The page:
One sister gets married, then the other sister does.
There's not much plot in Garry Marshall's new movie, but
that's not what we came for. "The Other Sister" features a
crackerjack performance by Juliette Lewis, the twenty-four-
year old actress whose career has found her in vulnerable
roles but with a determined sexual presence. In her most
complex performance to date, Lewis plays Carla Tate, a mildly
retarded young woman who seeks first a refuge from her
overprotective mother, later opts for the independence of her
own apartment, and finally goes for the same pleasures of
domesticity that are the birthright of every decent person.
At the opening of the story, Carla (Juliette Lewis) is headed
home from an institution for the mentally challenged,
accompanied by her well-heeled dad, Bradley (Tom Skerritt).
She has mixed feelings, and no wonder. Her mother,
Elizabeth (Diane Keaton), does not treat her like the grown-
up woman she is, but instead smothers her, insisting that she
need not go back to school at least in the near future, and
demonstrating virtually no trust in a rosy future for her
slow-talking, slow-thinking girl. Apparently forgetting that
Carla has at the same emotional needs as her other two
daughters, Caroline and Heather, she is later dismayed to
discover that Carla has formed an emotional bond with a
mentally-challenged young baker, Daniel (Giovanni Ribisi)
and wants an apartment of her own. While Elizabeth basks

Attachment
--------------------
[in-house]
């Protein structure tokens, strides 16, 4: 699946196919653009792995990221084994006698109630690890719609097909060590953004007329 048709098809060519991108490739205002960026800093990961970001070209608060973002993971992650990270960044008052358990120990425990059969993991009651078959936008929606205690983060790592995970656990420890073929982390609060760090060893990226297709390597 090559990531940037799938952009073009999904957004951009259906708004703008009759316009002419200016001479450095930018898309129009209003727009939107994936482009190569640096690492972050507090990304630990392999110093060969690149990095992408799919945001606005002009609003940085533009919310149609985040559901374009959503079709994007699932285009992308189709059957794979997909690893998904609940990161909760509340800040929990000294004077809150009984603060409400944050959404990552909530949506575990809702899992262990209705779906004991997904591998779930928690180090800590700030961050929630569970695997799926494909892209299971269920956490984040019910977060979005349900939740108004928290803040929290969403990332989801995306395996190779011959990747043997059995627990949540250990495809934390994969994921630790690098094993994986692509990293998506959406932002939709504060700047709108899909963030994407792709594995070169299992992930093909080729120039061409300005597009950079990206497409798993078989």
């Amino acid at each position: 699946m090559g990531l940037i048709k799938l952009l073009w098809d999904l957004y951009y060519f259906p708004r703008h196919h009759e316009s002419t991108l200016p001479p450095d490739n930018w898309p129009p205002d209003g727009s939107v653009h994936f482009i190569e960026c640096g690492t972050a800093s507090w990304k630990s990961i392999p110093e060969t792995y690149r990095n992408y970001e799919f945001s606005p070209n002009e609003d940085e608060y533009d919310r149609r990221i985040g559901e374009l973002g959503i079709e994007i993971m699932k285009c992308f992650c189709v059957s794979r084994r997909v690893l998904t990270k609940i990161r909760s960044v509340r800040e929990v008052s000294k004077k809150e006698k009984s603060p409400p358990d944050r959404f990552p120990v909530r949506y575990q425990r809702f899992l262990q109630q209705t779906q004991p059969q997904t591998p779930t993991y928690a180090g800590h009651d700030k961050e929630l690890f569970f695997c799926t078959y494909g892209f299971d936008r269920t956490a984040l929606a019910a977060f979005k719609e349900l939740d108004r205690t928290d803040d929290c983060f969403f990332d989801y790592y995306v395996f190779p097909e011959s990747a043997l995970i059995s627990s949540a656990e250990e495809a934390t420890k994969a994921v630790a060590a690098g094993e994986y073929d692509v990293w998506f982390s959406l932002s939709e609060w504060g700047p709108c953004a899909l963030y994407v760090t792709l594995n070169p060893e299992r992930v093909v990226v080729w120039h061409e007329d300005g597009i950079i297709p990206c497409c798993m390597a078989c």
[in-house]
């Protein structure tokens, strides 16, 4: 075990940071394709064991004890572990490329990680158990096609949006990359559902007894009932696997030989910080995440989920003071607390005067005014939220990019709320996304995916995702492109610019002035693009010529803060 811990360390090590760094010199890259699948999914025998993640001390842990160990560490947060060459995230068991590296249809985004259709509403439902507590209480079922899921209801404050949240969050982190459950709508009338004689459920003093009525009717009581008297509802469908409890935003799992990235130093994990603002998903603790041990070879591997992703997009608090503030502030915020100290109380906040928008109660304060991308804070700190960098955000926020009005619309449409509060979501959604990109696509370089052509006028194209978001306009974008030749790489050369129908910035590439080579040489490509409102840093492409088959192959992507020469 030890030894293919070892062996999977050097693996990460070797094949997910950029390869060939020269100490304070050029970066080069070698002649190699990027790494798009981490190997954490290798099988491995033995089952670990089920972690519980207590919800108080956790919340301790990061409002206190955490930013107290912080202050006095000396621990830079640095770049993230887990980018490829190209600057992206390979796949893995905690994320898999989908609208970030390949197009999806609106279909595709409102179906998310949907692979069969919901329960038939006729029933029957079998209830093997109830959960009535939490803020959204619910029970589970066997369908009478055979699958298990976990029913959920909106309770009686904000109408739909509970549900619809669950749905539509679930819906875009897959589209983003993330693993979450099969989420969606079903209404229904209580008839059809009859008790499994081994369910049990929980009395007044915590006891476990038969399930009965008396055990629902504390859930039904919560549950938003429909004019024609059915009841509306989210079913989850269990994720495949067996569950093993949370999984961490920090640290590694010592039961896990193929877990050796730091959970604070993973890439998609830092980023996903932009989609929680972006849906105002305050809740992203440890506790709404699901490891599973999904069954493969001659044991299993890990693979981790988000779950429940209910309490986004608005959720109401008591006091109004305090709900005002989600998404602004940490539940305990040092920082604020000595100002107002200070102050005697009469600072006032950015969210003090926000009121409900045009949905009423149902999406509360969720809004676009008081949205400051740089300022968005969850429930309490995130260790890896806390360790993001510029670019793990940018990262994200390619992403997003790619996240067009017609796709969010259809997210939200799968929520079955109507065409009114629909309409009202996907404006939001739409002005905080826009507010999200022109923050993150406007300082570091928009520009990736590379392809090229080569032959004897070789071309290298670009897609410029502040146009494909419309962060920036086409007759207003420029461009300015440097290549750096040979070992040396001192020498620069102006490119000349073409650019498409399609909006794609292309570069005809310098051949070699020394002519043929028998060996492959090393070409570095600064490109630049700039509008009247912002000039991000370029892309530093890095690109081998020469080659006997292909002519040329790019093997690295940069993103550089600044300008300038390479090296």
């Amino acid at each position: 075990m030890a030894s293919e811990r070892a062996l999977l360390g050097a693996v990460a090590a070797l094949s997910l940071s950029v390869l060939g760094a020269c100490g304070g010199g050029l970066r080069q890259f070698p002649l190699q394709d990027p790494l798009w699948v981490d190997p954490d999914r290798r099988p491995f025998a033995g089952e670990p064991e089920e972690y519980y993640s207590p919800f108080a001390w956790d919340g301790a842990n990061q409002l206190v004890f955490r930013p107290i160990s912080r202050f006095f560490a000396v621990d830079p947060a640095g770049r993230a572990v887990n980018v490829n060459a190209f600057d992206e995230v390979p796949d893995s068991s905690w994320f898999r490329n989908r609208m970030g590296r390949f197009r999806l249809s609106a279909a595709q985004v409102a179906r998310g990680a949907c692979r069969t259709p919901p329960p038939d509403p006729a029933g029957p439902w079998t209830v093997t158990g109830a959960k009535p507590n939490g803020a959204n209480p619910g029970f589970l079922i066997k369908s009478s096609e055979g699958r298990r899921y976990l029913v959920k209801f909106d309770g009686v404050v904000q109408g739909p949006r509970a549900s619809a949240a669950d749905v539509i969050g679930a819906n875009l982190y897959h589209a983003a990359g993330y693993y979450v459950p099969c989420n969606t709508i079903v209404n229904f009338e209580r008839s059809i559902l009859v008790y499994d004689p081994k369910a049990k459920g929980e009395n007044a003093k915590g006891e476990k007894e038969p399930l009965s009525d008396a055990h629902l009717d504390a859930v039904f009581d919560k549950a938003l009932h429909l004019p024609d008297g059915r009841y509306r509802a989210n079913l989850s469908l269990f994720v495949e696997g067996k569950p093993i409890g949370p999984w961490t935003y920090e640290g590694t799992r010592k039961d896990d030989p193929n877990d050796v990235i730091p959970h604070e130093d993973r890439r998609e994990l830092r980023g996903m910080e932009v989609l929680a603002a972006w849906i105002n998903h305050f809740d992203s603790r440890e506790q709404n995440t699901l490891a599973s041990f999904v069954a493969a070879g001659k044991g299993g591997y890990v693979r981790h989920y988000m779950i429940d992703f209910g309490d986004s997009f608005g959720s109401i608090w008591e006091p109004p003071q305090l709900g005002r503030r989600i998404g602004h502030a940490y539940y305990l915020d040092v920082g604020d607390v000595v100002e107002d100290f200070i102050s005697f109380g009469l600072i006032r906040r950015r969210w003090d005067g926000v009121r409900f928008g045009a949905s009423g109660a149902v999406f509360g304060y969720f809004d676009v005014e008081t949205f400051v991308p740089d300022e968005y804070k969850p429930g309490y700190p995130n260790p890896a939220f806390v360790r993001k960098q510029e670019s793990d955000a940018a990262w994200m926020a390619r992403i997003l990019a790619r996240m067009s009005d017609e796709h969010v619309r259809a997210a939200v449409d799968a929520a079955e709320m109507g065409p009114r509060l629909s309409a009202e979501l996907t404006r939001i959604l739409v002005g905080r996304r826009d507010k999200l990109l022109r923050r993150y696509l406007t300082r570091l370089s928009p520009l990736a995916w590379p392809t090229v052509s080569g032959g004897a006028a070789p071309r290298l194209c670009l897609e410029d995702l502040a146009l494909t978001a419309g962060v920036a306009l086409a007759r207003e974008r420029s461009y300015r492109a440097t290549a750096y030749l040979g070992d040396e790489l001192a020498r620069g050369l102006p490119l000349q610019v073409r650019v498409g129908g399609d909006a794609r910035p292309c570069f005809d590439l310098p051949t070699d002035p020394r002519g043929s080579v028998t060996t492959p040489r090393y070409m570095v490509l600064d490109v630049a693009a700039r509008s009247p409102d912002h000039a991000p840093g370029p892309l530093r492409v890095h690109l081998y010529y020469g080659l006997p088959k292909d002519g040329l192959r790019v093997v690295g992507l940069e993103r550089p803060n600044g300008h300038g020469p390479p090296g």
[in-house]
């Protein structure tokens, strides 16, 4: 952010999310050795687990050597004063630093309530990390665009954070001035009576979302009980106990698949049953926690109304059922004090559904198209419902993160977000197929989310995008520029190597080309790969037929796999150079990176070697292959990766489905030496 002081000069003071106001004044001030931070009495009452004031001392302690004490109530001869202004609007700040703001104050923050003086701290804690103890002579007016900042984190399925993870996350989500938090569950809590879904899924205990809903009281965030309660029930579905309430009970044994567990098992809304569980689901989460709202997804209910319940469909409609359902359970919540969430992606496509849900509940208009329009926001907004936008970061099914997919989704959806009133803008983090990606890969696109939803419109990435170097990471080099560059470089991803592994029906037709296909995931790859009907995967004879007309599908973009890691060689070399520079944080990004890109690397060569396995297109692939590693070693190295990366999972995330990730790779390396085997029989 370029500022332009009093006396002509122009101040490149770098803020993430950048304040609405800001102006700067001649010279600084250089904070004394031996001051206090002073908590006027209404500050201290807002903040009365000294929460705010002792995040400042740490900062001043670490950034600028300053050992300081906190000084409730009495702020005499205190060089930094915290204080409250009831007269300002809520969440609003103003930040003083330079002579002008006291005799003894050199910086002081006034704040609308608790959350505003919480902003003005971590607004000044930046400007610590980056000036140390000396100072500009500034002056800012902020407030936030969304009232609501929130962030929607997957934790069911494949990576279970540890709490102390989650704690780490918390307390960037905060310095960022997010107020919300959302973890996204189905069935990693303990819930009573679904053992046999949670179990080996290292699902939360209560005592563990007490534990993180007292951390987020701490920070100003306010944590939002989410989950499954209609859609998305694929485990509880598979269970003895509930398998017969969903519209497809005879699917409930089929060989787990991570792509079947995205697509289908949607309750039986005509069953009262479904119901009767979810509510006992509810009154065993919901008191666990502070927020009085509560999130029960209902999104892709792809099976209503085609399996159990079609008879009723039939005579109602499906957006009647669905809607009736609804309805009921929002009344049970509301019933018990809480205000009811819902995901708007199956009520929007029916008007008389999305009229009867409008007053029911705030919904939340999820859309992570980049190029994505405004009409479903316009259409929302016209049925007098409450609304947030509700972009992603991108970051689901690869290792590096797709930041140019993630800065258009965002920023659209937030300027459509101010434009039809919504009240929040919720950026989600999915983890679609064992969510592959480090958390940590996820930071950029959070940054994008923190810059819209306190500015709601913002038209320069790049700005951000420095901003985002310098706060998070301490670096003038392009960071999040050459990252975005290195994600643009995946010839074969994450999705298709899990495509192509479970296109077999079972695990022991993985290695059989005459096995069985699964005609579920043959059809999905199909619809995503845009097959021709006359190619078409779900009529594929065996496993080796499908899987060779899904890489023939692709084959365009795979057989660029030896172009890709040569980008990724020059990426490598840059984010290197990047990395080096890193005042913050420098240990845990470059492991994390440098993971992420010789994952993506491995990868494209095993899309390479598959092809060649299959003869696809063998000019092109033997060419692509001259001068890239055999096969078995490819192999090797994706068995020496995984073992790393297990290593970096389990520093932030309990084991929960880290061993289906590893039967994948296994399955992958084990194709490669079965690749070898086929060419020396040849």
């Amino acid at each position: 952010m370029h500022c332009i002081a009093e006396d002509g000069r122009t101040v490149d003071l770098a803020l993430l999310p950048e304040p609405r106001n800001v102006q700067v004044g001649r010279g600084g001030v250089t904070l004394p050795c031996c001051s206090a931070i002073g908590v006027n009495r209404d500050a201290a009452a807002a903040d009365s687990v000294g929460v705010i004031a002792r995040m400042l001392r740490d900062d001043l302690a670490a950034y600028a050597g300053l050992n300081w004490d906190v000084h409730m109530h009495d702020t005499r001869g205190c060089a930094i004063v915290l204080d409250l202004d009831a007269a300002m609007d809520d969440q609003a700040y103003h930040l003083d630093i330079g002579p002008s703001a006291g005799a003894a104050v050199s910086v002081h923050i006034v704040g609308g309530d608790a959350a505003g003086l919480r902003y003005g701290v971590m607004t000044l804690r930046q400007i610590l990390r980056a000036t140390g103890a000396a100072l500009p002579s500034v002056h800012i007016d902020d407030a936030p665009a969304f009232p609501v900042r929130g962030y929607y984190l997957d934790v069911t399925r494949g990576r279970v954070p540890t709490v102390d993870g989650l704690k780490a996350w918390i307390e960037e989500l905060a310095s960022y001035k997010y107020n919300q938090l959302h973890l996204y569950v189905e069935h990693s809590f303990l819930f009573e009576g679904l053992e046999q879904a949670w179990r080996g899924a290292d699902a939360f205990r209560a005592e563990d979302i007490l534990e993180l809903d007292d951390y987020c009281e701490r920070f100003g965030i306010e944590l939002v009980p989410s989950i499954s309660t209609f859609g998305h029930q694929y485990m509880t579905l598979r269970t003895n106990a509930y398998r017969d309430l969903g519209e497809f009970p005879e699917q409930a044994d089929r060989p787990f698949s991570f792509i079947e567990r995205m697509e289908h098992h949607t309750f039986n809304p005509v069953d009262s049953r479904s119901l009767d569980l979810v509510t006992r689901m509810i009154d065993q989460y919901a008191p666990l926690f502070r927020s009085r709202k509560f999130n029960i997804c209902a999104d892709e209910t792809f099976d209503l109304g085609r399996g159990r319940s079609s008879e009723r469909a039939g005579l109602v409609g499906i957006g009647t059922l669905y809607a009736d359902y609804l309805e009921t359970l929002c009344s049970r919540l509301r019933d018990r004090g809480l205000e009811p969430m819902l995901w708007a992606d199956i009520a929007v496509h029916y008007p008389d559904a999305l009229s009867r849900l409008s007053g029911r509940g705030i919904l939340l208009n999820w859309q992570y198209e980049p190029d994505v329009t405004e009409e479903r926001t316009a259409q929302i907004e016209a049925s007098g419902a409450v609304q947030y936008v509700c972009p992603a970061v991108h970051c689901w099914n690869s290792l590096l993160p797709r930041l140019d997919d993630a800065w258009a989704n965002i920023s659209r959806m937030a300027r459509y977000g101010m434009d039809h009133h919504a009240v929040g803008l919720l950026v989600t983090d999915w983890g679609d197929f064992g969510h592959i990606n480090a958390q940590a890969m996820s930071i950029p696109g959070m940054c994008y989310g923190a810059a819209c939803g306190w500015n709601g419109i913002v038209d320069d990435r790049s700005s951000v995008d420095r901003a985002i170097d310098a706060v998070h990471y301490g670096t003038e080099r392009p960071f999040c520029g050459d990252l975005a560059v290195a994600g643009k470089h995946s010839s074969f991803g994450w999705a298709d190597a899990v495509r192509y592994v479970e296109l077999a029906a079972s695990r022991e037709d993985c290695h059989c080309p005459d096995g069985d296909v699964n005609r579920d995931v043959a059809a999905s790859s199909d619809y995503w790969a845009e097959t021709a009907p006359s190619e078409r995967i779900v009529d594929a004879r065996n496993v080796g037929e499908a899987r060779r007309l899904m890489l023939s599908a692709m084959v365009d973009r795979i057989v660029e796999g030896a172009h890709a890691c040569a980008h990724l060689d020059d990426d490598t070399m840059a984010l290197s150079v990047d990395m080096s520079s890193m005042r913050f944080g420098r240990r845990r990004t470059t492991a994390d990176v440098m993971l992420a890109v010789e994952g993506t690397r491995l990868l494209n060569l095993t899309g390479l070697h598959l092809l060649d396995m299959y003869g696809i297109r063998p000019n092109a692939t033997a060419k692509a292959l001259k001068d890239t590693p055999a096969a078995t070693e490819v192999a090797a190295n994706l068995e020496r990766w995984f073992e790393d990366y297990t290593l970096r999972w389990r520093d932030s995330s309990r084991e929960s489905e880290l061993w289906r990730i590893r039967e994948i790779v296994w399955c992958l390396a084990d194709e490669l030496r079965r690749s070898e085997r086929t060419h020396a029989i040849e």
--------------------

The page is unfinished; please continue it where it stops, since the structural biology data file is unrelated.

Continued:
in the glow of Caroline, who is about to marry a devilishly
handsome and articulate fellow, she is none too delighted
with young Heather, a lesbian whose partner Michelle is
ostracized and refused an invitation to Caroline's wedding.
The principal attraction of the movie is Juliette Lewis,
whose portrayal of an intellectual dull and emotionally volatile
20-something is deeper and more affecting than was Dustin
Hoffman's poker-faced performance as Barry Levinson's
autistic "Rain Man." She draws laughs by her innocent way
of fouling up dignified affairs. In one scene, her mother is
being honored for her founding of a shelter for stray dogs.
Carla blamelessly barks at one German Shepherd and opens
the gates to free the animals from their benefactors. In the
film's prize moments, Carla takes advantage of a free facial
makeover at a San Francisco department store, not realizing
that only half the face is to be a promotion, the other
requiring fifty dollars. She ambles away from the store hiding
her plain side from the staring crowds not unlike Brendan
Gleeson's Cahill in John Boorman's "The General."
Giovanni Ribisi turns in a fine complementary role as
Carla's intellectually limited boyfriend, Daniel, and in several
scenes that are too cute by half, the two lovebirds negotiate a
mutually satisfactory day to "do it." They follow the
guidelines of Alex Comfort's "The Joy of Sex" as though it
were a textbook for a course they are taking at a private
academy--where Carla manages to get a passing grade in
her computer science class.
Garry Marshall, best-known for directing "Pretty Woman,"
the remarkable "Frankie and Johnny" but also turkeys like
"Dear God," evokes a stirring performance from Juliette Lewis
while contenting himself with more one-sided dispatches from
Diane Keaton as smother-mother and Tom Skerritt as a
caring, but bland and underdeveloped dad. Life among the
wealthy in a San Francisco suburb is sharply photographed
by Dante Spinotti in a film which at first sounds like yet
another insipid "Stepmom" but emerges as a winning account
of the fears and joys of a remarkable young woman.
Copyright © 2000 Harvey Karten